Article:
Volume 16, Issue 26 - June 26 - July 2, 2008

Search bayweekly.com
Search Google

Sky Watch by J. Alex Knoll

A Tale of the Missing Sister

How the lost star of the Pleiades found its way to the Big Dipper

As the sun sets at week’s end around 8:35 a near-straight line of three lights appears over the western horizon. For months, Saturn and Regulus have traveled together; now Mars, dimmest of the three, has joined the fray. Night by night, Mars marches eastward, coming within one-half degree of blue-white Regulus on Monday and Tuesday nights.

Meanwhile, Jupiter appears low in the southeast at sunset amid the teapot-shaped constellation Sagittarius. Mighty Jove easily outshines all other lights except the moon and sun, and arches across the southern sky from dusk till dawn, disappearing in the southwest as the sun rises in the northeast before 6am.

Early birds can spot an ever-so-thin waning crescent moon rising around 3:30 the morning of June 30 amid the stars of Taurus the bull. Just two degrees higher shine the stars of the Pleiades star cluster; rising after the moon is Mercury, visible low in the sky until sunrise.

A Native American legend tells of a tribal leader who sent his son, Mizar, out to learn the lessons of the wind. One night, he was wakened by the sound of the wind. Looking up, he saw amid the Pleiades a light flickering in time with the windsong. The music grew louder and picked up pace, and Mizar began to float toward the light. He discovered that the light was one of seven heavenly sisters, and the two fell in love and were banished to the opposite side of the heavens You can see them, together to this day, as Mizar and Alcor of the Big Dipper.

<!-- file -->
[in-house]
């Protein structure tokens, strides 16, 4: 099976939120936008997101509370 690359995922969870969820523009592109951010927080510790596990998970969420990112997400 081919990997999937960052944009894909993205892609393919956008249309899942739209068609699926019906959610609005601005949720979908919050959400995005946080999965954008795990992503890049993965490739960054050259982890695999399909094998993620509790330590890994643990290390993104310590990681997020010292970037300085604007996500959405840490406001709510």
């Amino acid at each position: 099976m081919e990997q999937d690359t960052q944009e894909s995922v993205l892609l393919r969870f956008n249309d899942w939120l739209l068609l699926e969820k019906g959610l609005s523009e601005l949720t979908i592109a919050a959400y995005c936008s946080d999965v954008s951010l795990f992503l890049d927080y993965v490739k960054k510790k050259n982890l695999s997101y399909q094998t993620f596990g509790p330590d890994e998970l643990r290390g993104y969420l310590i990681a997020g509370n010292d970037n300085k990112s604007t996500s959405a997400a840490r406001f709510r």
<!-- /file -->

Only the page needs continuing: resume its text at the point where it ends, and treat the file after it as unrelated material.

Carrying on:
Illustration: © Copyright 1925 M.C. Escher/Cordon Art-Baarn-Holland; Graphics: © Copyright 2007 Pacific Publishers. Reprinted by permission from the Tidelog graphic almanac. Bound copies of the annual Tidelog for Chesapeake Bay are $14.95 ppd. from Pacific Publishers, Box 480, Bolinas, CA 94924. Phone 415-868-2909. Weather affects tides. This information is believed to be reliable but no guarantee of accuracy is made by Bay Weekly or Pacific Publishers. The actual layout of Tidelog differs from that used in Bay Weekly. Tidelog graphics are repositioned to reflect Bay Weekly’s distribution cycle.Tides are based on National Oceanic and Atmospheric Administration and are positioned to coincide with high and low tides of Tidelog.

© COPYRIGHT 2008 by New Bay Enterprises, Inc. All rights reserved.